The Chimney Sweeper By William Walker Analysis

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In Songs of Innocence and of Experience, the two poems “The Chimney Sweeper” highlight the injustice during Blake’s time such as: poverty, child labour, and abuse. “The Chimney Sweeper” illustrates William Blake's understanding of 'innocence' and 'experience' by exposing the hypocritical nature of authority during the 1700s. This essay will begin with explaining Blake’s concept of ‘innocence’ and ‘experience’.
Firstly, William Blake perceives ‘innocence’ and ‘experience’ as contrasting states of the soul. As a result, the narrators are examples of his understanding through their accounts of their life. In “The Chimney Sweeper” (1789), William Blake wrote:
And so Tom awoke and we rose in the dark
And got with our bags & brushes to work
Tho’ the morning was cold, Tom was happy & Warm,
So if all do their duty, they need not fear harm. (Blake, Lines 21-24).
The boy and Tom Dacre are innocent through their optimism in their hopes despite their harsh reality. The essence of Blake’s understanding of ‘innocence’ is the ability to be joyful and celebratory with hope. In contrast, the narrator in “The Chimney Sweeper” (1794) knows that there is no hero or escape from the life of a Chimney Sweep. Essentially showing ‘experience’ as the acceptance of the present reality as the only reality.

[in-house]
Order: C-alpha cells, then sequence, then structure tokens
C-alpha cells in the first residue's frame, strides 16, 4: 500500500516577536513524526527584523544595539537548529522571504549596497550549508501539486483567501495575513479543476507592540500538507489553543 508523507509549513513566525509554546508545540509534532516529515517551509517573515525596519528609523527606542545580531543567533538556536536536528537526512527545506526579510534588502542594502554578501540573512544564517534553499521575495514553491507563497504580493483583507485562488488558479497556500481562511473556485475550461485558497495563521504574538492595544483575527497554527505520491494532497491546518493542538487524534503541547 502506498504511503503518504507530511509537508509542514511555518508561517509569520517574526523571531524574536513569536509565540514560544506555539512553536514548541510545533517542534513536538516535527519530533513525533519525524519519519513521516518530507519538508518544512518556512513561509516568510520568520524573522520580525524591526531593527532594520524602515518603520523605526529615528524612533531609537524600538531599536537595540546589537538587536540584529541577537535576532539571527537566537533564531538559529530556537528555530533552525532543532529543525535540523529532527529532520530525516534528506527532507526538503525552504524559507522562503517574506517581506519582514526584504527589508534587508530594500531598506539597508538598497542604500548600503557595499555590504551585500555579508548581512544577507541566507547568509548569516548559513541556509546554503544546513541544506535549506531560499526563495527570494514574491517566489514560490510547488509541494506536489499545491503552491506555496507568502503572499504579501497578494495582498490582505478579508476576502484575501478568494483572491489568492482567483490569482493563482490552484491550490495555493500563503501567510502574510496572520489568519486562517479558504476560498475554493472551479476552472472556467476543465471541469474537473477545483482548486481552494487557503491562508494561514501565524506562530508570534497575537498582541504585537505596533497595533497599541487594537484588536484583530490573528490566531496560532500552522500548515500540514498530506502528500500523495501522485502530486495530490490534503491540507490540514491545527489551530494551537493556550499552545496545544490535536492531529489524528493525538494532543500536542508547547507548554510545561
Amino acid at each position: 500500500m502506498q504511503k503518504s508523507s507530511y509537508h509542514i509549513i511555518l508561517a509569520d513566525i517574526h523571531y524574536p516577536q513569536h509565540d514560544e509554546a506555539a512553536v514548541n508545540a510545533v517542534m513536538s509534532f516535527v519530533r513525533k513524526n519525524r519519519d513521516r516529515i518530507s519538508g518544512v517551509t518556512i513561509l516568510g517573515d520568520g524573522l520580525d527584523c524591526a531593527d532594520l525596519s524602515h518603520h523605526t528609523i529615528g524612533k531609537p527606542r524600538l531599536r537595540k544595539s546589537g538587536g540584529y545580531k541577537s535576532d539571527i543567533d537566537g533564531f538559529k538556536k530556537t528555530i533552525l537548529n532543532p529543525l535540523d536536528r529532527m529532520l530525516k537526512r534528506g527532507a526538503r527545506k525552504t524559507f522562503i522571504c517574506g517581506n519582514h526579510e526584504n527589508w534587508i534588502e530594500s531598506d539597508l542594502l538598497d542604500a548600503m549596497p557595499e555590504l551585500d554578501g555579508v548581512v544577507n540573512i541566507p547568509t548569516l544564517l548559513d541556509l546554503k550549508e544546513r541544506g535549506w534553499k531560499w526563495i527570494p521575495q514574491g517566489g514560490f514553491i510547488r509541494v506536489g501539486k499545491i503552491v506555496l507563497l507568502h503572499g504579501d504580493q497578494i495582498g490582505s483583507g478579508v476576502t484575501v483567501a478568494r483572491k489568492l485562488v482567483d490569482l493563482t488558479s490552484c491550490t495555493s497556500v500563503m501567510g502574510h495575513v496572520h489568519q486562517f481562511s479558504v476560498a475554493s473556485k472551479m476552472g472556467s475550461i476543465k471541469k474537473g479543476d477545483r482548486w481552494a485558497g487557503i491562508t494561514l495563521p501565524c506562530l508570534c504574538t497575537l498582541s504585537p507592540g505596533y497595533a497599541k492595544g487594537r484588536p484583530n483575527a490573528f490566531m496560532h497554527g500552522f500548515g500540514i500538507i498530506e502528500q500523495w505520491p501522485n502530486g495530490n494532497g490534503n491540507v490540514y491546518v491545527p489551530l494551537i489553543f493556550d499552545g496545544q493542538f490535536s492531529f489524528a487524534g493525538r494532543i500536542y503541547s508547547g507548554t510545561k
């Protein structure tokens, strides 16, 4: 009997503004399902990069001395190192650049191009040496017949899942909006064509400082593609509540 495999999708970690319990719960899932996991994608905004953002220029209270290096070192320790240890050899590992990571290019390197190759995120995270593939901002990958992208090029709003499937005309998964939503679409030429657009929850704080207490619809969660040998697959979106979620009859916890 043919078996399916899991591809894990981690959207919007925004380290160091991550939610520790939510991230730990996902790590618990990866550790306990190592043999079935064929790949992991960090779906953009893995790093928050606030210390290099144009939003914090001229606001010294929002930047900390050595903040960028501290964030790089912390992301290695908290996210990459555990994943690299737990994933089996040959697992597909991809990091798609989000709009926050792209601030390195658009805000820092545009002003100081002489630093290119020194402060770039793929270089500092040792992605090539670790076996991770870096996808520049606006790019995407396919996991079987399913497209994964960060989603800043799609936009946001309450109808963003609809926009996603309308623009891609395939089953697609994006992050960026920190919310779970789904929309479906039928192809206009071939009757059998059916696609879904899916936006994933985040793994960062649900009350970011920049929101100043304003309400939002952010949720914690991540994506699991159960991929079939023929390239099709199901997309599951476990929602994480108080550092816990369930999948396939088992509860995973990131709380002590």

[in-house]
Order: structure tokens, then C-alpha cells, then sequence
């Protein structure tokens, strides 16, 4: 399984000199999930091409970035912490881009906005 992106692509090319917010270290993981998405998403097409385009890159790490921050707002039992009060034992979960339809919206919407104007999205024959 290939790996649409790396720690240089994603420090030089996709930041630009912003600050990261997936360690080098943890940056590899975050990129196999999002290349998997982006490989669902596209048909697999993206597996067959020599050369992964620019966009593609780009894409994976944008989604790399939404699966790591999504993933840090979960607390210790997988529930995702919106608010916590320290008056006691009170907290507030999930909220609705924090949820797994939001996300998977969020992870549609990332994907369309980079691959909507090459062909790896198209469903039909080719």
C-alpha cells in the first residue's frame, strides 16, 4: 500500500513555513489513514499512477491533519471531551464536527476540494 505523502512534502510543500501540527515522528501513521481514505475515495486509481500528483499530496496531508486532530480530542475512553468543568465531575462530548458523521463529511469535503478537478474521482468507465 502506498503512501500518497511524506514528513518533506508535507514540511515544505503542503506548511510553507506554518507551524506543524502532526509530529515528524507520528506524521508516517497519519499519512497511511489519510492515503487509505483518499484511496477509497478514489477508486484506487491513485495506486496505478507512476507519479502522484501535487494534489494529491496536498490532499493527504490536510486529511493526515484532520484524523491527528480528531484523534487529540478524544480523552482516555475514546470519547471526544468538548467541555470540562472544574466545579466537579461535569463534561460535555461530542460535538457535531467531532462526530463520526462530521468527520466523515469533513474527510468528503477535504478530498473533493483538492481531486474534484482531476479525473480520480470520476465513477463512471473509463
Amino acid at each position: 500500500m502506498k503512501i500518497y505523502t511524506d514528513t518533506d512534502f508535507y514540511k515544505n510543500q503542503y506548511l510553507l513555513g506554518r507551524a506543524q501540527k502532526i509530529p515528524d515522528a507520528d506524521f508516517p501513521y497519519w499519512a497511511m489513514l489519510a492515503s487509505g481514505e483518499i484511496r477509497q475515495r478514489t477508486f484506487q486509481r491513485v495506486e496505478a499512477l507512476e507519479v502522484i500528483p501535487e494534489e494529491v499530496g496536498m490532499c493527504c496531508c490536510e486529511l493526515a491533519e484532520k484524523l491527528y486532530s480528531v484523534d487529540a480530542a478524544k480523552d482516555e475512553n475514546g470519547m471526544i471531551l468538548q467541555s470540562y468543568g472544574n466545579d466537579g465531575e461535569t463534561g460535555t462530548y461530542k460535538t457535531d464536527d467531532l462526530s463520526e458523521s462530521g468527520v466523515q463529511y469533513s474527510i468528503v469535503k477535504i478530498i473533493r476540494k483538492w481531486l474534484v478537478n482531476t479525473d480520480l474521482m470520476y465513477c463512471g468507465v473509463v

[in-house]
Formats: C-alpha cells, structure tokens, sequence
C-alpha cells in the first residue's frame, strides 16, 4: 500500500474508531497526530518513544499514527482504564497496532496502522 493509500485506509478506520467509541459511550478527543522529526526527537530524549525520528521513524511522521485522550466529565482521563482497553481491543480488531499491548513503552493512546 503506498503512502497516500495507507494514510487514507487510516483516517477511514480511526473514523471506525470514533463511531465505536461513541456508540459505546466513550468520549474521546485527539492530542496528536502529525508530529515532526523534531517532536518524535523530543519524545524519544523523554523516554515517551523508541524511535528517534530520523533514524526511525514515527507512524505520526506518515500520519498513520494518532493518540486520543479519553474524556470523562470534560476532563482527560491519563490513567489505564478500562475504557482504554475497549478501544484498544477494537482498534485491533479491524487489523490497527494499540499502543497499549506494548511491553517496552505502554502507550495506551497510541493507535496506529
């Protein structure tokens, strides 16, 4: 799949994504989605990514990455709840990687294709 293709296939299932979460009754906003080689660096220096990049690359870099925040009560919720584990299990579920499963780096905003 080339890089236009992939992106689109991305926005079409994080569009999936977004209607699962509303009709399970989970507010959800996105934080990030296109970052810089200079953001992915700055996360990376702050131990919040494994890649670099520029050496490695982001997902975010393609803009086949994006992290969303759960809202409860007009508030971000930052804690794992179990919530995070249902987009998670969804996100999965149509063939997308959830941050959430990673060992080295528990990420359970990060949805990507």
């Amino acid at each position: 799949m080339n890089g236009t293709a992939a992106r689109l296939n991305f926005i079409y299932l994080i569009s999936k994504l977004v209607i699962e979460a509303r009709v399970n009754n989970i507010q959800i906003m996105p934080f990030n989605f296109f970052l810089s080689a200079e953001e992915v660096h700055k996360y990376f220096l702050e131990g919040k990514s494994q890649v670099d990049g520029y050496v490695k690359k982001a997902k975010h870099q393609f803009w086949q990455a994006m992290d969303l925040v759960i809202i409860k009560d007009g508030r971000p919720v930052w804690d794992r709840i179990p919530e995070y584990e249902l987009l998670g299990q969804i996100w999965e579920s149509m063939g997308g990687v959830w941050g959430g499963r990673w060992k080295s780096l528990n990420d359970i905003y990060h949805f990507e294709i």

On top of that, William Blake’s concepts of ‘experience’ can be further explained through the imagery used by the narrator in “The Chimney Sweeper”(1794). In “The Chimney Sweeper” (1794), William Blake writes:
And because i am happy, & dance & sing,
They think they have done me no injury:
And are gone to praise God & his Priest & King
Who make up a heaven of our misery. ( Lines 9 - 12).
The boy shows a full understanding of the hopelessness in his situation without interruption from dreams or thoughts of being saved. He thoroughly explains the misuse of power in authority in his situation. However, Tom Dacre vividly describes his friend's dream in two stanzas. The children in “The Chimney Sweeper”(1789) do not fully comprehend the harsh reality of chimney sweeps and instead clings to the ideas of hope.
William Blake illustrates his concepts through highlighting the hypocrisy during the 1700s. The life of a chimney sweeper was

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